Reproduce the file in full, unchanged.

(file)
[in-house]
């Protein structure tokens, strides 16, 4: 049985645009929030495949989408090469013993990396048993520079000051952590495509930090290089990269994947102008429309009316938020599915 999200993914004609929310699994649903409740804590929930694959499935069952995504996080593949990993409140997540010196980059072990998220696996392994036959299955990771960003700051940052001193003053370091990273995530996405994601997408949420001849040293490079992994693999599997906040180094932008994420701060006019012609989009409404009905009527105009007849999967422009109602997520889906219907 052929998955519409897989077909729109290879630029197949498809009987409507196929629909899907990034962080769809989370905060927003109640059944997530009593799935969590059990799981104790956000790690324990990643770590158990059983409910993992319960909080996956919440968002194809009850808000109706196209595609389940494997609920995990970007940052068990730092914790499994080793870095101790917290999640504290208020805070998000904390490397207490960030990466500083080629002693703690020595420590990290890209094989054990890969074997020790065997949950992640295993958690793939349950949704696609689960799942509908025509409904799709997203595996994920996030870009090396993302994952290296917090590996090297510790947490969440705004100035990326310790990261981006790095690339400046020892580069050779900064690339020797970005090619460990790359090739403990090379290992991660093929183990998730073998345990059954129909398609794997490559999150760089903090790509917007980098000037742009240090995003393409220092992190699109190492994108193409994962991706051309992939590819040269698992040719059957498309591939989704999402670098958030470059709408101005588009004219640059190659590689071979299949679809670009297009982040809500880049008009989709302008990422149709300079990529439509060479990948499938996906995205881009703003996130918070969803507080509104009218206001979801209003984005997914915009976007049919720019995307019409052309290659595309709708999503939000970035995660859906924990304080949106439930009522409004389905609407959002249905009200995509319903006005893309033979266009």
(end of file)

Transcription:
[in-house]
């Protein structure tokens, strides 16, 4: 049985645009929030495949989408090469013993990396048993520079000051952590495509930090290089990269994947102008429309009316938020599915 999200993914004609929310699994649903409740804590929930694959499935069952995504996080593949990993409140997540010196980059072990998220696996392994036959299955990771960003700051940052001193003053370091990273995530996405994601997408949420001849040293490079992994693999599997906040180094932008994420701060006019012609989009409404009905009527105009007849999967422009109602997520889906219907 052929998955519409897989077909729109290879630029197949498809009987409507196929629909899907990034962080769809989370905060927003109640059944997530009593799935969590059990799981104790956000790690324990990643770590158990059983409910993992319960909080996956919440968002194809009850808000109706196209595609389940494997609920995990970007940052068990730092914790499994080793870095101790917290999640504290208020805070998000904390490397207490960030990466500083080629002693703690020595420590990290890209094989054990890969074997020790065997949950992640295993958690793939349950949704696609689960799942509908025509409904799709997203595996994920996030870009090396993302994952290296917090590996090297510790947490969440705004100035990326310790990261981006790095690339400046020892580069050779900064690339020797970005090619460990790359090739403990090379290992991660093929183990998730073998345990059954129909398609794997490559999150760089903090790509917007980098000037742009240090995003393409220092992190699109190492994108193409994962991706051309992939590819040269698992040719059957498309591939989704999402670098958030470059709408101005588009004219640059190659590689071979299949679809670009297009982040809500880049008009989709302008990422149709300079990529439509060479990948499938996906995205881009703003996130918070969803507080509104009218206001979801209003984005997914915009976007049919720019995307019409052309290659595309709708999503939000970035995660859906924990304080949106439930009522409004389905609407959002249905009200995509319903006005893309033979266009």